What causes the spacing effect? Some effects of repetition, duration, and spacing on memory for pictures
- Cite this article as:
- Hintzman, D.L., Summers, J.J. & Block, R.A. Memory & Cognition (1975) 3: 287. doi:10.3758/BF03212913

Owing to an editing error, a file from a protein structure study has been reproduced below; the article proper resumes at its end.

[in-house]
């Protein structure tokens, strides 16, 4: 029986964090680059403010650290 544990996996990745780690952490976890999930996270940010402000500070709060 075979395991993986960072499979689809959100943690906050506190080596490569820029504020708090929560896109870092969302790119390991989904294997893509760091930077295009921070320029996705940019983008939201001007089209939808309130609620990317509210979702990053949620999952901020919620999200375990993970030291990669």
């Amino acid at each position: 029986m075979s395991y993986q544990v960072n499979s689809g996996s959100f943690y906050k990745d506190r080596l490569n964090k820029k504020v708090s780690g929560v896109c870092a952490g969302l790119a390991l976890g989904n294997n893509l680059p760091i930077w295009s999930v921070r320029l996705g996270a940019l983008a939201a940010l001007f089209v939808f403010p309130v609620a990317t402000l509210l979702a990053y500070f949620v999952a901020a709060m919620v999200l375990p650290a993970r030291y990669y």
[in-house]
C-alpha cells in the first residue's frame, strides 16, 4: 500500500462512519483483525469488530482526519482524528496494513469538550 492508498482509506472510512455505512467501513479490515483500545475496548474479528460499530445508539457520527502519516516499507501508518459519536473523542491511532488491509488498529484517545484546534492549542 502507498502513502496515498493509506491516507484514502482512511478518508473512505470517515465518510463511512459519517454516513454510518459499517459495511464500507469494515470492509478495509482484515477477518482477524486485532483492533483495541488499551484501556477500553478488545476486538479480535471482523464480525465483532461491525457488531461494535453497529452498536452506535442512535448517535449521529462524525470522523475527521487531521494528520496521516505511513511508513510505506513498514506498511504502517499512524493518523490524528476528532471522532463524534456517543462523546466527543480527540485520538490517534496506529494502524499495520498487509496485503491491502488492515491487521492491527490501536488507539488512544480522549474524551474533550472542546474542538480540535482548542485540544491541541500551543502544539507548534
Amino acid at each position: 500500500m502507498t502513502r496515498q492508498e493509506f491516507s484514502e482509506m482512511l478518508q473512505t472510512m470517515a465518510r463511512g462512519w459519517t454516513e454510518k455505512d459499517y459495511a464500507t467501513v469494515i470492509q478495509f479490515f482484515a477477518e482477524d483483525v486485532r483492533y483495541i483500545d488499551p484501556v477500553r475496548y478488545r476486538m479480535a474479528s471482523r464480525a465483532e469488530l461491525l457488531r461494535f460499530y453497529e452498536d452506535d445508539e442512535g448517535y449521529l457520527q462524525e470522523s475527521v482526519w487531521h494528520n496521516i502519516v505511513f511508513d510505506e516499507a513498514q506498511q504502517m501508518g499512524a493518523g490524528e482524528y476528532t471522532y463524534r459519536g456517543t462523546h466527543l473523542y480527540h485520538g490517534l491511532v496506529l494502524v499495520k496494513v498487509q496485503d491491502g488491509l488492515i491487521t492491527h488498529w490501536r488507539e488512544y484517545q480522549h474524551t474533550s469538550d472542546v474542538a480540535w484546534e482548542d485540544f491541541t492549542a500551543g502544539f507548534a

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Three experiments examined effects of the spacing of repetitions on memory for pictures. In Experiment I, the duration of the first presentation (P1) was manipulated, as was P1-P2 spacing. The effect of spacing on judged frequency was independent of P1 duration. In Experiment II, pictures were given M massed presentations just prior to the PM-PM+1 spacing interval. The form of the spacing curve was independent of M. Neither experiment confirmed the prediction of “overhabituation,” derived from the habituation-recovery explanation of the spacing effect. In Experiment III, subjects made both duration and frequency judgments. The duration judgment results were not consistent with the notion that subjects remember multiple massed presentations as single occurrences of especially long duration. Some evidence from Experiments I and III suggests that an interrupted stimulus is recognized better than one that is not interrupted—a finding that, if replicable, would support the habituation-recovery account of the spacing effect.